Quebecor Inc. Business Information, Profile, and History
Montréal, Quebec H3C 4M8
Quebecor, a communications leader since 1950, offers clients a complete range of communications products and services, from commercial printing--where we rank first in the world--to cable TV and Internet access, not to mention newspaper, magazine and book publishing, television broadcasting, Internet portals, Web integration, and distribution and retailing of cultural products such as CDs, videos, DVDs and books. Quebecor's two major subsidiaries--commercial printer Quebecor World Inc. and media giant Quebecor Media Inc.--deliver a full spectrum of services to help clients maximize their visibility and commercial impact and build their brands. Quebecor: on top of the media world!
History of Quebecor Inc.
Quebecor Inc. is a vertically integrated company with two main related businesses: commercial printing, and media. Quebecor World, its printing division, is the world's largest commercial printer, with over 150 printing plants on five continents. The company's media arm oversees Sun Media, one of the largest newspaper publishers in Canada; runs Vidéotron, Quebec's largest cable television service; operates a commercial television network in Quebec, TVA; and owns dozens of Canadian book publishers, several internet companies, and a chain of music stores and video rental clubs.
Getting a Start in the 1950s with Papers and Presses
Pierre Péladeau, Quebecor's founder, president, and chief executive officer, bought his first newspaper in 1950 when he was 25 years old. His father had been successful in business, but lost his fortune by the time of his death when his son was only ten. His mother managed to send Péladeau to an exclusive school and he continued his education at elite universities. At an early age, Péladeau decided he would control his own financial destiny. "I always created my own jobs," Péladeau told Forbes. A graduate of McGill University with a degree in law and of the University of Montreal with a master's degree in philosophy, Péladeau borrowed C$1,500 from his mother to buy the ailing weekly Le Journal de Rosemont, and worked hard to make the paper a success. In 1953 Péladeau bought his first printing press. More dailies and printing presses followed, until Péladeau had built the beginnings of his empire.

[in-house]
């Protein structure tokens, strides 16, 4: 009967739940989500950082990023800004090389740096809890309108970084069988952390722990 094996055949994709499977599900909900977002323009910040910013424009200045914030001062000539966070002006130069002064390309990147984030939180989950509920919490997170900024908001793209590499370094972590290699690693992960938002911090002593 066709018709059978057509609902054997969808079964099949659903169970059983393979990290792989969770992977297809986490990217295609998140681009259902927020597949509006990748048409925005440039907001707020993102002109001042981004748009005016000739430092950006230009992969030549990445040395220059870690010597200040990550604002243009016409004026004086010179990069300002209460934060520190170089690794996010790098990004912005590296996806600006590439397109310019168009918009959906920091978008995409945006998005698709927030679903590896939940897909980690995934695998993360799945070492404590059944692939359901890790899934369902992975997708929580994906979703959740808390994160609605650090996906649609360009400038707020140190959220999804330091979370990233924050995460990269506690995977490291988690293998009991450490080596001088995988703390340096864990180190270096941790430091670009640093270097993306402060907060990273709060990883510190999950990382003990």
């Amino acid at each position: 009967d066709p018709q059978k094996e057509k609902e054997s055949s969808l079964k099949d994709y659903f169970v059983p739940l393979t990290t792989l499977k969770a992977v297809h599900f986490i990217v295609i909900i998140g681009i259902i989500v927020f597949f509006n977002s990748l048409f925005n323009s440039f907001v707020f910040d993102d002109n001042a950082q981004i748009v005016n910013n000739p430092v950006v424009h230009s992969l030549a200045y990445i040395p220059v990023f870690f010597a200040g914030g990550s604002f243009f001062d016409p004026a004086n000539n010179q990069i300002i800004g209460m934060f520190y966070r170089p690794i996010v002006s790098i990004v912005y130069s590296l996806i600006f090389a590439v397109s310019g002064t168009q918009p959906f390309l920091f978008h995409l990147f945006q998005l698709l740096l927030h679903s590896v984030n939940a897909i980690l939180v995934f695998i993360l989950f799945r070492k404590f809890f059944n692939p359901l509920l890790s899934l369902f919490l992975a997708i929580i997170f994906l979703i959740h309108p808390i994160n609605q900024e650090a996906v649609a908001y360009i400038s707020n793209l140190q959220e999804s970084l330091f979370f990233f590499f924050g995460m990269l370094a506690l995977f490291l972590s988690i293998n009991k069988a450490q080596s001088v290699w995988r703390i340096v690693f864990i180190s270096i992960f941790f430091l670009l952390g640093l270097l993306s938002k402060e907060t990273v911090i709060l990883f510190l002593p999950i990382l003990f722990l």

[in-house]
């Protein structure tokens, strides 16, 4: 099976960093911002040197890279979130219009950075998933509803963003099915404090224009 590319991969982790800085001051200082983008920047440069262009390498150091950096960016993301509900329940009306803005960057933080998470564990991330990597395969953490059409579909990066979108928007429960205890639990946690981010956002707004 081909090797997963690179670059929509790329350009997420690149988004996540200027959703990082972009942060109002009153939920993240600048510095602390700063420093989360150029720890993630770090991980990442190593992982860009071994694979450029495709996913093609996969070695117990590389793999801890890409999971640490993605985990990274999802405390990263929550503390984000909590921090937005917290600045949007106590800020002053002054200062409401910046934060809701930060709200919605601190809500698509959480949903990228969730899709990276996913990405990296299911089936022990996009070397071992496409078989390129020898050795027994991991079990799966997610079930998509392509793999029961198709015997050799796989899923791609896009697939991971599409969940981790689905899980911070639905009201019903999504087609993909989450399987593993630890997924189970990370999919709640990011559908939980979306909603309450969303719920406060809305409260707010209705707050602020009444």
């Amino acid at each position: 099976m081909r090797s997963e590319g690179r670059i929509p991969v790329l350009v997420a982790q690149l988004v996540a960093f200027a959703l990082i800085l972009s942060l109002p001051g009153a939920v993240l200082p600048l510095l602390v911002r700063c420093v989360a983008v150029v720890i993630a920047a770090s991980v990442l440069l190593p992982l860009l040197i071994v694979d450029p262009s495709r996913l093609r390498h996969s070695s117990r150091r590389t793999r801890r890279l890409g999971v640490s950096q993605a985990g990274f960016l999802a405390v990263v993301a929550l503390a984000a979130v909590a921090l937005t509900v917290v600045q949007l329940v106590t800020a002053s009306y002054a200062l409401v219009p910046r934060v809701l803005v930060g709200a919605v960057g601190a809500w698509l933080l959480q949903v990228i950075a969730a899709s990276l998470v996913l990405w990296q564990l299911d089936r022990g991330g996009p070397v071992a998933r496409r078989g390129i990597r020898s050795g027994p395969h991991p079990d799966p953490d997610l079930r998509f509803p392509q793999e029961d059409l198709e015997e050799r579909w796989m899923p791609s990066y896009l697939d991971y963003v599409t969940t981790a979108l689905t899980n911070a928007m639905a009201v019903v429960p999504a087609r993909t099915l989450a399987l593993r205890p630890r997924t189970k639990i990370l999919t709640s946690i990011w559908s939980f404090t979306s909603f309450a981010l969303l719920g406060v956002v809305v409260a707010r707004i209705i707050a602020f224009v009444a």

A 1964 strike at Quebec's leading French language daily, La Presse, gave Péladeau a big opportunity. In La Presse's absence, Péladeau launched his own daily, Le Journal de Montréal. The tabloid, which featured graphic pictures of crime scenes, heavy sports coverage, pin-up girl photos, and no editorials, met with immediate success. La Presse's return to the stands seven months later slowed but did not halt that success. In fact, circulation rose during the following years until Le Journal became Quebec and North America's leading French language daily in the late 1970s, a status it maintained into the 1990s.
After an entrepreneurial beginning and incorporation in 1965, Quebecor Inc. pursued a decade long course of acquisition and expansion that aimed to consolidate the company's leading position in the fields of publishing and printing in Canada and the United States. In the ten years after 1965, over 100 subsidiaries were added to the Quebecor empire. The location and business activity of Quebecor's subsidiary purchases indicated the success of the company's stated strategic objective: "[To] Broaden its reach across North America and overseas; to acquire additional product market share and diversity; to target and acquire underperforming assets that are geographically well situated and improve their performance; and to achieve a size that maximizes the benefits of economies of scale."
In 1967, Péladeau founded Le Journal de Quebec, and later added an entertainment magazine and the Winnipeg Sun to his newspaper holdings. Labor lawyer Brian Mulroney, eventually to become Canada's prime minister, worked out Le Journal's first labor agreement. Péladeau's generous dealings with labor cemented his positive reputation with the public. In 1972, Péladeau offered shares in Quebecor on the Toronto Stock Exchange.
International Reach in the 1970s and 1980s
In 1977, Péladeau gambled in the U.S. newspaper market by launching the Philadelphia Journal. But this venture turned out to be one of Péladeau's few misjudgments of the market and the competition. He thought the extensive sports coverage and tabloid format used in Le Journal would be a big hit in Philadelphia. Yet the paper's competition simply increased its sports coverage and cut advertising rates to squeeze Péladeau out of the market. Five years later, at a loss of US$14 million, the paper closed its doors.